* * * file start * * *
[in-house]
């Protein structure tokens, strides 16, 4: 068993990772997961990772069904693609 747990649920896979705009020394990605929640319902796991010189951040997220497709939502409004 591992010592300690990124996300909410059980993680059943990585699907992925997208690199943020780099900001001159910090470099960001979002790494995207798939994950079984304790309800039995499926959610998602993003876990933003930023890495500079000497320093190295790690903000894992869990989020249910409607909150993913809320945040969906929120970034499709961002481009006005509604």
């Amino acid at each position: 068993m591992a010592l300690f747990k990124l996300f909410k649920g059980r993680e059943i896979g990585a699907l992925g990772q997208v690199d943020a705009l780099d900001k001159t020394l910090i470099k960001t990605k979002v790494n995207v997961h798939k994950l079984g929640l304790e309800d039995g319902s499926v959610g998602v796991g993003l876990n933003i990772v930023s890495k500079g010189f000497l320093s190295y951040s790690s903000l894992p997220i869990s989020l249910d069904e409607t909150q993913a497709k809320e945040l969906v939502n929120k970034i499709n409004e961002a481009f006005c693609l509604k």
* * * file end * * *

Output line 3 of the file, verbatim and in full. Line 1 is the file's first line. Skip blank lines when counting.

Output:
């Amino acid at each position: 068993m591992a010592l300690f747990k990124l996300f909410k649920g059980r993680e059943i896979g990585a699907l992925g990772q997208v690199d943020a705009l780099d900001k001159t020394l910090i470099k960001t990605k979002v790494n995207v997961h798939k994950l079984g929640l304790e309800d039995g319902s499926v959610g998602v796991g993003l876990n933003i990772v930023s890495k500079g010189f000497l320093s190295y951040s790690s903000l894992p997220i869990s989020l249910d069904e409607t909150q993913a497709k809320e945040l969906v939502n929120k970034i499709n409004e961002a481009f006005c693609l509604k």